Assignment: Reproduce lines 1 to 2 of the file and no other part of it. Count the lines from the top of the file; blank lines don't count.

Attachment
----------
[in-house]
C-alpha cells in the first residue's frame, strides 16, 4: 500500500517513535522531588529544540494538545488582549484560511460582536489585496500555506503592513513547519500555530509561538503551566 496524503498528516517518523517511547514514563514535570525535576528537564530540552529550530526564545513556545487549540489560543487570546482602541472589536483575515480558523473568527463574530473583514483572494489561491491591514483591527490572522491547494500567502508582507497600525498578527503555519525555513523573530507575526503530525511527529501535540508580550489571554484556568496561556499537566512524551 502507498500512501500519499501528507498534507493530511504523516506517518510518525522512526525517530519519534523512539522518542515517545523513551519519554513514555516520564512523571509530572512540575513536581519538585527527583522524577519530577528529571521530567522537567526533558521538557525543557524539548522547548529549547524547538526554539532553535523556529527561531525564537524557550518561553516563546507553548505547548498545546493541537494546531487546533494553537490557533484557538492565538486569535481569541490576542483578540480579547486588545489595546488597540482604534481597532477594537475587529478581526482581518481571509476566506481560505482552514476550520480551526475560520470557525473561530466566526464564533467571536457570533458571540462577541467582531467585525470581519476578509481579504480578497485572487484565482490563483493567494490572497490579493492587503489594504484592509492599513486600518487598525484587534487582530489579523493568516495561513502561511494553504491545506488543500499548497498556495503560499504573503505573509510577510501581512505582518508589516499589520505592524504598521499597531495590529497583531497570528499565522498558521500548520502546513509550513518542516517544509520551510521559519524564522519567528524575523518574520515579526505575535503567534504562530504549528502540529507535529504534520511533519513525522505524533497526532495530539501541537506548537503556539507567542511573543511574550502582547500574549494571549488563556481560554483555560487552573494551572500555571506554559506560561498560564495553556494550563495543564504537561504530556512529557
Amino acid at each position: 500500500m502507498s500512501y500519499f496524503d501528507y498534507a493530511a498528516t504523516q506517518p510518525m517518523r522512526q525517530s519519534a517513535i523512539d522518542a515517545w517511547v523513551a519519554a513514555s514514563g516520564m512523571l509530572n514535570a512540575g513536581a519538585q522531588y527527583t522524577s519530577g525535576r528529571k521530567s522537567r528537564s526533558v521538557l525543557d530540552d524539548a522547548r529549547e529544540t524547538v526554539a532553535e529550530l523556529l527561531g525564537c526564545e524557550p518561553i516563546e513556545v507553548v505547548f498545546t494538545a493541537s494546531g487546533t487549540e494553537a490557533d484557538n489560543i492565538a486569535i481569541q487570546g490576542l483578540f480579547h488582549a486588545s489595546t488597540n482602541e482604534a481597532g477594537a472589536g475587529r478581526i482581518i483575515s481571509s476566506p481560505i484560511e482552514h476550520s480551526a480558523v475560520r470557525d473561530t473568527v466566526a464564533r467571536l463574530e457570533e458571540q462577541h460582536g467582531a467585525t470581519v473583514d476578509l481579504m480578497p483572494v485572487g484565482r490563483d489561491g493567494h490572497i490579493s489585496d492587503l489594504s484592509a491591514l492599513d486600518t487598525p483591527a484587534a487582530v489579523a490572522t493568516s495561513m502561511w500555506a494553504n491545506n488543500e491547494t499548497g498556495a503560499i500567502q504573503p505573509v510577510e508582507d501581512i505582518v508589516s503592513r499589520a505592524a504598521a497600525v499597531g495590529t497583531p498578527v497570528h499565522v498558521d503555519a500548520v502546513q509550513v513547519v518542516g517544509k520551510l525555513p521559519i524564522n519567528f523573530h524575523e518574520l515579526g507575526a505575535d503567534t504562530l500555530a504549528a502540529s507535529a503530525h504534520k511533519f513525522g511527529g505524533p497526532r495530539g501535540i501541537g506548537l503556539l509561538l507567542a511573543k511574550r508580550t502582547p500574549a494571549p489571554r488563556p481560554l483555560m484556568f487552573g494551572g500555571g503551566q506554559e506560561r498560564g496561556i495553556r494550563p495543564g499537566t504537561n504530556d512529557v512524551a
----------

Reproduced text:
[in-house]
C-alpha cells in the first residue's frame, strides 16, 4: 500500500517513535522531588529544540494538545488582549484560511460582536489585496500555506503592513513547519500555530509561538503551566 496524503498528516517518523517511547514514563514535570525535576528537564530540552529550530526564545513556545487549540489560543487570546482602541472589536483575515480558523473568527463574530473583514483572494489561491491591514483591527490572522491547494500567502508582507497600525498578527503555519525555513523573530507575526503530525511527529501535540508580550489571554484556568496561556499537566512524551 502507498500512501500519499501528507498534507493530511504523516506517518510518525522512526525517530519519534523512539522518542515517545523513551519519554513514555516520564512523571509530572512540575513536581519538585527527583522524577519530577528529571521530567522537567526533558521538557525543557524539548522547548529549547524547538526554539532553535523556529527561531525564537524557550518561553516563546507553548505547548498545546493541537494546531487546533494553537490557533484557538492565538486569535481569541490576542483578540480579547486588545489595546488597540482604534481597532477594537475587529478581526482581518481571509476566506481560505482552514476550520480551526475560520470557525473561530466566526464564533467571536457570533458571540462577541467582531467585525470581519476578509481579504480578497485572487484565482490563483493567494490572497490579493492587503489594504484592509492599513486600518487598525484587534487582530489579523493568516495561513502561511494553504491545506488543500499548497498556495503560499504573503505573509510577510501581512505582518508589516499589520505592524504598521499597531495590529497583531497570528499565522498558521500548520502546513509550513518542516517544509520551510521559519524564522519567528524575523518574520515579526505575535503567534504562530504549528502540529507535529504534520511533519513525522505524533497526532495530539501541537506548537503556539507567542511573543511574550502582547500574549494571549488563556481560554483555560487552573494551572500555571506554559506560561498560564495553556494550563495543564504537561504530556512529557